Myths happen inside us, and that is outside the linear time of history.
The man was leaning on a walker stick and limping yet patiently guiding a couple of friends and me through more than 100 panels. Suave and gentle, he explained with skill how science vindicates Islam. Modern discoveries that the prophet of Islam could not have known in early medieval Arabia have been described in Koran, he said. A panel described the phenomenon of internal waves in the ocean – a modern discovery having been mentioned in the Koran. The occasion was an exhibition on Islam held at Chennai in 2005.
A skeptic and a self-styled Hindu atheist, I am a bit too well aware how faith can twist and even distort facts to its convenience. Otherwise, sane people do believe without an iota of evidence that NASA was puzzled over a missing day, and that was the day the sun stood still by the command of Joshua. And in the age of internet, Hindus too do not want to be left behind. They have their NASA based urban myths of faith: satellites malfunctioning over the temple associated with a dusty village in Tamil Nadu. Still, fortunately, in the mainstream Hindu culture in which I am nurtured, myths are internalized rather than taken literally. That is a civilizational blessing. If you disagree just see the way creationists pester science education in a ‘developed’ country like the USA.
Coming back, our host made us stop before a panel depicting a mummy and explained, how that was not a mummy but a miraculously preserved body of the Pharaoh drowned in the Red sea during the legendary episode of Exodus. In the last moment, this Pharaoh declared his belief in the God of Musa (i.e. Moses). As a reward, God preserved his body as a sign for the people to believe the revealed truth. This time, the panel showed a well known Mummy and a Google search later told me that it was that of Ramses-II. To cut a long story short, after five hours, I emerged out of the exhibition more a skeptic than a believer. And I decided to check certain claims.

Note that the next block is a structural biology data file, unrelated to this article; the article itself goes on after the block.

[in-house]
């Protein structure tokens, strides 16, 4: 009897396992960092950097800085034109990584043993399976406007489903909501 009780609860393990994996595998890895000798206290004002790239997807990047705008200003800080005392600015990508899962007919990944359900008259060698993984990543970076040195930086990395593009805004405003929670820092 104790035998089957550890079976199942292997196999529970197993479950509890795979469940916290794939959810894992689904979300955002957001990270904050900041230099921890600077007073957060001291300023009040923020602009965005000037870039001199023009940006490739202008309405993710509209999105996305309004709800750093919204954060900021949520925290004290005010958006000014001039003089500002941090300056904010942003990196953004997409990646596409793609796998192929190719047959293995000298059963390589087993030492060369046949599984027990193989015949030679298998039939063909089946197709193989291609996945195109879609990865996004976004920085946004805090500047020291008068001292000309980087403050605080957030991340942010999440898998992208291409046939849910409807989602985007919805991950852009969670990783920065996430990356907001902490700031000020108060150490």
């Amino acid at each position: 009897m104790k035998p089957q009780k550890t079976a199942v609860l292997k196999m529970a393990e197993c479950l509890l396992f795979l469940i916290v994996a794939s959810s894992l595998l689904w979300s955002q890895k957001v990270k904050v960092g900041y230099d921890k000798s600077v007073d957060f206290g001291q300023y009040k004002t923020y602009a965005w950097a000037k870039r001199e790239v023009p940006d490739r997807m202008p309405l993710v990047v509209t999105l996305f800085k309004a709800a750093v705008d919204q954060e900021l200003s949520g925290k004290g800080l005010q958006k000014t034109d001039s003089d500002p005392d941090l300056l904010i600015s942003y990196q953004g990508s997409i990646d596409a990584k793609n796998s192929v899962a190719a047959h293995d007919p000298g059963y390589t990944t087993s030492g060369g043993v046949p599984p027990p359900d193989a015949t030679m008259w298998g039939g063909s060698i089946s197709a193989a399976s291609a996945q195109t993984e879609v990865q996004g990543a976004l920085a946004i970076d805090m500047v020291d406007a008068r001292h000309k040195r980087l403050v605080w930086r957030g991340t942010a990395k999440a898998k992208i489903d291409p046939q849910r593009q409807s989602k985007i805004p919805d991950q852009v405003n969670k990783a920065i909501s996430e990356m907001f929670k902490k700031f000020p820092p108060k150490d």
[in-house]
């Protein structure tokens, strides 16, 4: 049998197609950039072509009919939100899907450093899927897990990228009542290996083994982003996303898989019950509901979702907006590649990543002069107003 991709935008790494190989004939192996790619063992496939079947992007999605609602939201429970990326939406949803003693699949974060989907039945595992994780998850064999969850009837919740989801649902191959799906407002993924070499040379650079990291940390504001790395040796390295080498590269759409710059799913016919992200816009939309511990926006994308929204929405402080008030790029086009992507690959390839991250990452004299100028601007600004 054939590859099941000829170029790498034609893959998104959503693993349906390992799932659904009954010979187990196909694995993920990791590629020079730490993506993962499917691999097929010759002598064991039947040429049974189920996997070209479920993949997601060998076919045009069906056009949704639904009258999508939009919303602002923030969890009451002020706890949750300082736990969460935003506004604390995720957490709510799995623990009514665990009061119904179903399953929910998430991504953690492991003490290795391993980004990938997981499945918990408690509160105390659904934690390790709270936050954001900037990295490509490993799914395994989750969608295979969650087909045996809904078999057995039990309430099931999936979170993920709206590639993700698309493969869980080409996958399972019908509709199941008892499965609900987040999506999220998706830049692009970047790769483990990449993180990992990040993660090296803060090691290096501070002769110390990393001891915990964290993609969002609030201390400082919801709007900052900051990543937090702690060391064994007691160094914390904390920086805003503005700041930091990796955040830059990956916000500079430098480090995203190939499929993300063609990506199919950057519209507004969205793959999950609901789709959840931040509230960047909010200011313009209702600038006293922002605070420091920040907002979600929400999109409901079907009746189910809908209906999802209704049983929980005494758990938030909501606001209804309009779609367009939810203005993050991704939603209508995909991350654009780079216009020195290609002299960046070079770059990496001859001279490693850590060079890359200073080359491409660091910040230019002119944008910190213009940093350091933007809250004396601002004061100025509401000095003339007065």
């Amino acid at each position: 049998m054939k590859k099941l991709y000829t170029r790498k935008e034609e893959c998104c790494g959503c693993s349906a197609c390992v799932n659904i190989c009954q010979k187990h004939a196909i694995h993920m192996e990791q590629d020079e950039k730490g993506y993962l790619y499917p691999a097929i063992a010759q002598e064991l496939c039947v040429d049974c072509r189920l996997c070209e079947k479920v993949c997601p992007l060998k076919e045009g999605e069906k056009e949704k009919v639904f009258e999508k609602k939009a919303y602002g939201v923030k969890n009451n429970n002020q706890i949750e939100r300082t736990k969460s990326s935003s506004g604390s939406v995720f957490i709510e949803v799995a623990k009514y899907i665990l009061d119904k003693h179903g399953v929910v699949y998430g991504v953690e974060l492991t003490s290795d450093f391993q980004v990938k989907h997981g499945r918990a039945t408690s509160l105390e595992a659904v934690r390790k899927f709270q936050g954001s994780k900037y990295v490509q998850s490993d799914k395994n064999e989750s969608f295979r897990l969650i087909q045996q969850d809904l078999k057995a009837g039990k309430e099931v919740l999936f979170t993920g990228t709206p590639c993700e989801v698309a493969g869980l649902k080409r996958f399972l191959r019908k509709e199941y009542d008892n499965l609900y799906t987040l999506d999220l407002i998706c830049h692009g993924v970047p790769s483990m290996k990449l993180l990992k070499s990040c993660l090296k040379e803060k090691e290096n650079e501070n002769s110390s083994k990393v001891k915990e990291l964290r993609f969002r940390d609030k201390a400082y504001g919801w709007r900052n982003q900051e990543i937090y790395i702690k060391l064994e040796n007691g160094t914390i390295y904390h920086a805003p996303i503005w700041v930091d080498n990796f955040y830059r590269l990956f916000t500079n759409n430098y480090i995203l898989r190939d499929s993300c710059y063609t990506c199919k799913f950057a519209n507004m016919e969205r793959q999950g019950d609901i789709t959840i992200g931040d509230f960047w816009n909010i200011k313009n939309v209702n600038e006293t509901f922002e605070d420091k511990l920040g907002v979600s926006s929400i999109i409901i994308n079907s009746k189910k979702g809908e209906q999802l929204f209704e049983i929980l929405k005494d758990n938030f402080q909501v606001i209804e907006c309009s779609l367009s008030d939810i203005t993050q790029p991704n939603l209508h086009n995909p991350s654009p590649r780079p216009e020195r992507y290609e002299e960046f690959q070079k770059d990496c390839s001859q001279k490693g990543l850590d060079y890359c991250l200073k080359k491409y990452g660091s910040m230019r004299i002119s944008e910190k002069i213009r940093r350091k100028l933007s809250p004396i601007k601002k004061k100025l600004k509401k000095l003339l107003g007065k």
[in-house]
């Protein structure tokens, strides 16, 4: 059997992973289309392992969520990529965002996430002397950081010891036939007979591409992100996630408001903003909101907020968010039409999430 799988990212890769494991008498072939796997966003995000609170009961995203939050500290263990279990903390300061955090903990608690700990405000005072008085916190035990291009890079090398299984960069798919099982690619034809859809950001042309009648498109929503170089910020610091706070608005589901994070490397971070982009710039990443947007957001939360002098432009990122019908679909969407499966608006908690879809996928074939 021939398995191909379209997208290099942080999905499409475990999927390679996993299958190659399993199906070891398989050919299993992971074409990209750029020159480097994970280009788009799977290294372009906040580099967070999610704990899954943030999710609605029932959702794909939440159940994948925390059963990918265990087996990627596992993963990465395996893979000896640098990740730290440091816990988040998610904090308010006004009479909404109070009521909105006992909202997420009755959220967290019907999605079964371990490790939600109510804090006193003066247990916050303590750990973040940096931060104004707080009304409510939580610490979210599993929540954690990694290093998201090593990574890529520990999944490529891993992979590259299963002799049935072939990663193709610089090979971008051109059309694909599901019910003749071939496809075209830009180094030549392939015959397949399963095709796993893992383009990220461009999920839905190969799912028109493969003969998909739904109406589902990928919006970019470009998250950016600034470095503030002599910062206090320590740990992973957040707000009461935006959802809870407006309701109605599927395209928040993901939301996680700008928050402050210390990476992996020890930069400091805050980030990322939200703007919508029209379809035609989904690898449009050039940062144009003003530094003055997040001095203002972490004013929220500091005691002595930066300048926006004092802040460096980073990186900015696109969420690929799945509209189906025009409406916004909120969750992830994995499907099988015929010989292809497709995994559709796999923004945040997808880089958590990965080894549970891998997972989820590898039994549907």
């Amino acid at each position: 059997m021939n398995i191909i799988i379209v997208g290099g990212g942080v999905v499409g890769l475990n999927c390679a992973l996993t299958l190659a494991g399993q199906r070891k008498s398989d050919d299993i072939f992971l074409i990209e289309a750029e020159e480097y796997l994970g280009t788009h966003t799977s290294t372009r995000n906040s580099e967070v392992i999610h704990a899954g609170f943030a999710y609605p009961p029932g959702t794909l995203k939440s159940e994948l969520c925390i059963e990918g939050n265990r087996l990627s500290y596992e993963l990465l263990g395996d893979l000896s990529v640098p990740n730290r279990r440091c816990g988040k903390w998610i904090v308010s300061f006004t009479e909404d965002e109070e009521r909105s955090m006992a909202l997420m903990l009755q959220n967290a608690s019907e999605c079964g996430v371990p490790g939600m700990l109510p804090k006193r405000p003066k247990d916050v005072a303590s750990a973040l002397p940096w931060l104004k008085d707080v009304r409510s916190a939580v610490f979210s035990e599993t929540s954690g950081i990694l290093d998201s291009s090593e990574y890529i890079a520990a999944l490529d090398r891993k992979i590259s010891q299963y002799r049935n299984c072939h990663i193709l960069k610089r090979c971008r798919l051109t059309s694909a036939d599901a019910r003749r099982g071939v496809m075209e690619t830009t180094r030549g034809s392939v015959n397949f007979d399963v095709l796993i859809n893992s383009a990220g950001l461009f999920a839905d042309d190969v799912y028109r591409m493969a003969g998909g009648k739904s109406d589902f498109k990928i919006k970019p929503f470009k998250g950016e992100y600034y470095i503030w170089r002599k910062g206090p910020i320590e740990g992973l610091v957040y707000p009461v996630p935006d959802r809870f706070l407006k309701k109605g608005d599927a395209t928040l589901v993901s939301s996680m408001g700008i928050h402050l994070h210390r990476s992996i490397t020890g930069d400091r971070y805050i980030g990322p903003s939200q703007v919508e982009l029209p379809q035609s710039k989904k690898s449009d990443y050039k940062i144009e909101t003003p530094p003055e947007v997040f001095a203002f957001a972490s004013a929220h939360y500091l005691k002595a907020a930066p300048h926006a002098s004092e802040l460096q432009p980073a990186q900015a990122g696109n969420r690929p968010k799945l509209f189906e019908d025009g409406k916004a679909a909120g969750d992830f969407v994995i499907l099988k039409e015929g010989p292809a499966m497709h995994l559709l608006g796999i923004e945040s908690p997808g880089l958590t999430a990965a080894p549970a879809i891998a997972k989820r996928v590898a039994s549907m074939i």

I wrote to Prof. William Hay the Professor Emeritus of Geological Sciences and associate curator of the Colorado University museum, on the knowledge of internal waves that Koran had revealed before their discovery. Prof. Hay gave a detailed reply. He explained how the whole search for such modern scientific knowledge in a supposedly revealed ancient text could be ‘an exercise in futility’. He explained how Muhammad could have obtained his knowledge of internal waves through many natural agencies rather than revelations. He said-
Since then a much simpler explanation of the ‘internal waves’ occurred to me. When you look down in clear, shallow water on a sunny day, you see the effect of diffraction of light passing through the water on the bottom as narrow bright bands separated by broad dark bands. These often seem to have little if anything to do with the surface waves that produce them. Those might be the ‘internal waves.
He also revealed how this search for modern scientific knowledge in the Koran is a huge operation spearheaded by the Saudi establishment in coalition with an agent from Islamabad.
What about the miracle of the preserved body of Pharaoh? Two years after visiting the exhibition, I repeatedly came across this astounding ‘proof’ in Islamic propaganda literature and even today one can google and get websites that proudly depict the mummy of Ramses II as the proof of the divinity of the Quran.